109. Phelan, J. D. Future of San Francisco. Out West. 24:537.
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EDIT, August 6, 2014: Image of the old San Francisco City Hall, courtesy of Wikipedia.

Contemporaneous description of San Francisco’s Barbary Coast

This short article appeared in the Daily Alta California newspaper on May 19, 1852 and provides a contemporaneous description of the city’s infamous Barbary Coast quarter, then called Sydney Town. The article describes a scene on Pacific Street, probably located somewhere between Stockton and Montgomery or Sansome Streets.

“BAD CHARACTERS. Pacific street has justly obtained an unenviable notoriety, from the fact of being the resort of gangs of miserable loafers and despicable thieves, who seem to confine their operations entirely to that portion of the city. There appears to live in that quarter a host of systematic sharpers and organized bands of villians, who live entirely by their wits in plucking the many verdant ones as fast as they come to town. The numerous dance-houses and rum-mills are filled with half dressed and slovenly looking women of every color known, whilst bloated loafers are hanging around watching every opportunity to take advantage of the least thing that might turn up in their favor. The stories of the many who have been plucked in that street have become as familiar as household words; each one goes through the same course, and all come out alike. Persons just arrived from the mines, who were perhaps never in so large a city in their lives, are struck with perfect wonder and astonishment at the many curious and wonderful things to be found in the city. Fandangos naturally attract their whole attention, an intimate acquaintance is soon formed with some bewitching syren, who would rather drink twice than make one excuse. It requires but a few drinks of drugged rum to render the victim insensible; he is plucked at leisure, and then kicked out, on the plea of creating a disturbance. Though our police are constantly watching these notorious characters, and know at the same time that they are thieves, these depredations are managed in such a manner as to make it impossible to obtain sufficient evidence to convict them. Aided by low, degraded women, thieves carry on a successful business, and defy the officers of the law. Witnesses can be easily obtained for a trifle who will swear to anything necessary to clear these scoundrels, with as much unconcern as if an oath were but a mockery. Guilty parties are thus cleared, the spoils divided, and plans are laid for some new enterprise. Though the police are active and industrious in watching these scoundrels, and though the Recorder would willingly punish them to the fullest extent, still the law is inadequate to reach them, so skillfully do they manage their affairs. It will require but a few more cases of an aggravated nature for the people to take the matter into their own hands, and rid our city of the hordes of graceless scoundrels that infest it.”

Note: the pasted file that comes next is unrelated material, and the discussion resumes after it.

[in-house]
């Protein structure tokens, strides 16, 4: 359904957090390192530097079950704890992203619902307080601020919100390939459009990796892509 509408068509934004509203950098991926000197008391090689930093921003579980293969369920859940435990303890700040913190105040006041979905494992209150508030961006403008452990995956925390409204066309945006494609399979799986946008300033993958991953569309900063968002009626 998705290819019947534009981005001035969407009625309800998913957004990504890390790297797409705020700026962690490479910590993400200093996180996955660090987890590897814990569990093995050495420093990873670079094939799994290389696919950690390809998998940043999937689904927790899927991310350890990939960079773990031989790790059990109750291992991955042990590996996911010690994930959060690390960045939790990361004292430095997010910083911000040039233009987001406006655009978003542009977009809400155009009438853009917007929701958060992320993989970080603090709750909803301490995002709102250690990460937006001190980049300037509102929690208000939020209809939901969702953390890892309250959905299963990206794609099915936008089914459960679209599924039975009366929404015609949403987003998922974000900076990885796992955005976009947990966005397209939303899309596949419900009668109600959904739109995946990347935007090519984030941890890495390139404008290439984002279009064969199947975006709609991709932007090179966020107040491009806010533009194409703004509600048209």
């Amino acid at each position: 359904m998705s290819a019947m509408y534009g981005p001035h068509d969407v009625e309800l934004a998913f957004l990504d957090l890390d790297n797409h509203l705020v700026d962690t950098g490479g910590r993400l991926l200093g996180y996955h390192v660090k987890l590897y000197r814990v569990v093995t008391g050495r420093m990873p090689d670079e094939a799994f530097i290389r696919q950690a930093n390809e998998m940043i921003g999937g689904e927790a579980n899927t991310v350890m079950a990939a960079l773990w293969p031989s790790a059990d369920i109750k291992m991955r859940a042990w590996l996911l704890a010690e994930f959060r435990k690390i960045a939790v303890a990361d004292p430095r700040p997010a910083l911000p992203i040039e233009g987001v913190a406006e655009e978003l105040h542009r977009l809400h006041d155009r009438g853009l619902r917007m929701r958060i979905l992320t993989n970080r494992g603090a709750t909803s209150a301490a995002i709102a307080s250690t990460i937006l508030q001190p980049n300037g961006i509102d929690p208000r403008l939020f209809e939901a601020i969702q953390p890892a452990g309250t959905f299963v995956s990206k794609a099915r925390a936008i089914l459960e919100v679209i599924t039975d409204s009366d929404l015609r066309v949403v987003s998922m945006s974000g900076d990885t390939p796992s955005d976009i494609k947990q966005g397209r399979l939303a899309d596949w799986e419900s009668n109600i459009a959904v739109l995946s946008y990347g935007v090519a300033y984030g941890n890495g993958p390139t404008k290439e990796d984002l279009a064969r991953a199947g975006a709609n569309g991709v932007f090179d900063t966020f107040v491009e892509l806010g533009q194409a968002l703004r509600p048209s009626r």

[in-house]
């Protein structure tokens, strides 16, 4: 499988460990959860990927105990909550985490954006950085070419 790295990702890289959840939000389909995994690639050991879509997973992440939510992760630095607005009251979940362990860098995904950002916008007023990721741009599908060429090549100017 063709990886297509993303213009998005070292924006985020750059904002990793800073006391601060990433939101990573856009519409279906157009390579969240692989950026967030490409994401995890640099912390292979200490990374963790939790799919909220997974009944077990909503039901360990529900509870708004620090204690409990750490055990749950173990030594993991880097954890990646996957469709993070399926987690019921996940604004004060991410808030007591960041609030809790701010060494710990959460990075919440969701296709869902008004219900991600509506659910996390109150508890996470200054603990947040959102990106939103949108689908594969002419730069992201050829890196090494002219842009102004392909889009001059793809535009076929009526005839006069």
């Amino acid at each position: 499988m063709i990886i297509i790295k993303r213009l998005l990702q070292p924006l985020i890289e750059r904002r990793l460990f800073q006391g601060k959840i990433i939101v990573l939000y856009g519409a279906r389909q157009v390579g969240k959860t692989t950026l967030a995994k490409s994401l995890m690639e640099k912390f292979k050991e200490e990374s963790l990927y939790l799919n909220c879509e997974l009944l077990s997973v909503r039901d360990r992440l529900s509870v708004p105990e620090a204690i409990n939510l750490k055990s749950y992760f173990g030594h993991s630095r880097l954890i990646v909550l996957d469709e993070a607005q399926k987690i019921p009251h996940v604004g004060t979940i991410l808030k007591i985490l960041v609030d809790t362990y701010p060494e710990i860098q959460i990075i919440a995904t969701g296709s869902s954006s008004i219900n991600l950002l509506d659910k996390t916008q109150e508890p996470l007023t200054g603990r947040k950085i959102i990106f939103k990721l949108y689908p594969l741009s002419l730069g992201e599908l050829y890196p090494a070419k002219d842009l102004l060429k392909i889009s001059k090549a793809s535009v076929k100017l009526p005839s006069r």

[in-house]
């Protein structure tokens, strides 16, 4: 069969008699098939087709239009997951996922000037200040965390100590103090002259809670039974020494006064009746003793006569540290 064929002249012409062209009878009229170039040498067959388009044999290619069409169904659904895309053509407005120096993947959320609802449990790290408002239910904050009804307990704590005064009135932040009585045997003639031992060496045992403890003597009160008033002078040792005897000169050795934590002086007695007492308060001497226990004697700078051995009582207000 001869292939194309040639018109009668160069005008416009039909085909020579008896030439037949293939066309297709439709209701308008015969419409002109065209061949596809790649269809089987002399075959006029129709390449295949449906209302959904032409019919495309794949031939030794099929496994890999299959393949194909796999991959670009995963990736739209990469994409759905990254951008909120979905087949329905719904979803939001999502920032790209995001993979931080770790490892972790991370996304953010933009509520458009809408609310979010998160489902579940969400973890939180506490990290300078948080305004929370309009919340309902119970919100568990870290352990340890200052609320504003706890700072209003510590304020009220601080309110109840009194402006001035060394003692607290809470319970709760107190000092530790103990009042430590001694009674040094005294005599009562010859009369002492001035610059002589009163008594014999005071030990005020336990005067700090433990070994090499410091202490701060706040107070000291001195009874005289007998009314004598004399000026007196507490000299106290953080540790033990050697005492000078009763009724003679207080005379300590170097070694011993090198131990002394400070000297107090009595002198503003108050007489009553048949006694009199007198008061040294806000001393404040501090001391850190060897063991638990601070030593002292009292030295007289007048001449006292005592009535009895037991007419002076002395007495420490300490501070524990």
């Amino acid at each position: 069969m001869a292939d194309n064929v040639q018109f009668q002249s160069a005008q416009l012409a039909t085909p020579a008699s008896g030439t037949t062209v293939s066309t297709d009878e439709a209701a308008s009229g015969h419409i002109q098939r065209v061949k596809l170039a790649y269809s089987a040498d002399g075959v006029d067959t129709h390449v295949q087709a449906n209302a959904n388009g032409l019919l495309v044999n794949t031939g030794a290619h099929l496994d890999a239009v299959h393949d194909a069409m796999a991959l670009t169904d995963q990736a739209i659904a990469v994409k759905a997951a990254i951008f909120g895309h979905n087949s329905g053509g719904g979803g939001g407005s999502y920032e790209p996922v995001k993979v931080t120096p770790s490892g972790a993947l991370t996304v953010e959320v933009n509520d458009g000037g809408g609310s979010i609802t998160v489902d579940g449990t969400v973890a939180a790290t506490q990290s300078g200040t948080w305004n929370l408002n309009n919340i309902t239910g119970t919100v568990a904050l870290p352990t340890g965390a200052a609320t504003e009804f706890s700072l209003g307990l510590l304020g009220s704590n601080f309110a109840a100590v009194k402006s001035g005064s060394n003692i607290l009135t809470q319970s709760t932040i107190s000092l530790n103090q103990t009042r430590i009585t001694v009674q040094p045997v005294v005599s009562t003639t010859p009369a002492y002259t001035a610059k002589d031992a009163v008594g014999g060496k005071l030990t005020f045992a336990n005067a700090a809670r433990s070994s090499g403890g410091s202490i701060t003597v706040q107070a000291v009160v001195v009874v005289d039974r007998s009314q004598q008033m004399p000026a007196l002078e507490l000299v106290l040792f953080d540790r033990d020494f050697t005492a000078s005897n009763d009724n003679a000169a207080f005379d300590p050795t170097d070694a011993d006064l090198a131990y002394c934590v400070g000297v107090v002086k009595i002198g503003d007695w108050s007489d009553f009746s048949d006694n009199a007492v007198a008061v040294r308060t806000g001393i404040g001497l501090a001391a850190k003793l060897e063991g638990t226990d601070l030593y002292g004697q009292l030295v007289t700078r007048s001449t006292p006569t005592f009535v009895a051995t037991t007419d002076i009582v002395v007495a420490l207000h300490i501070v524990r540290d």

“Local Matters,” Daily Alta California, May 19, 1852, pg. 2, col. 3.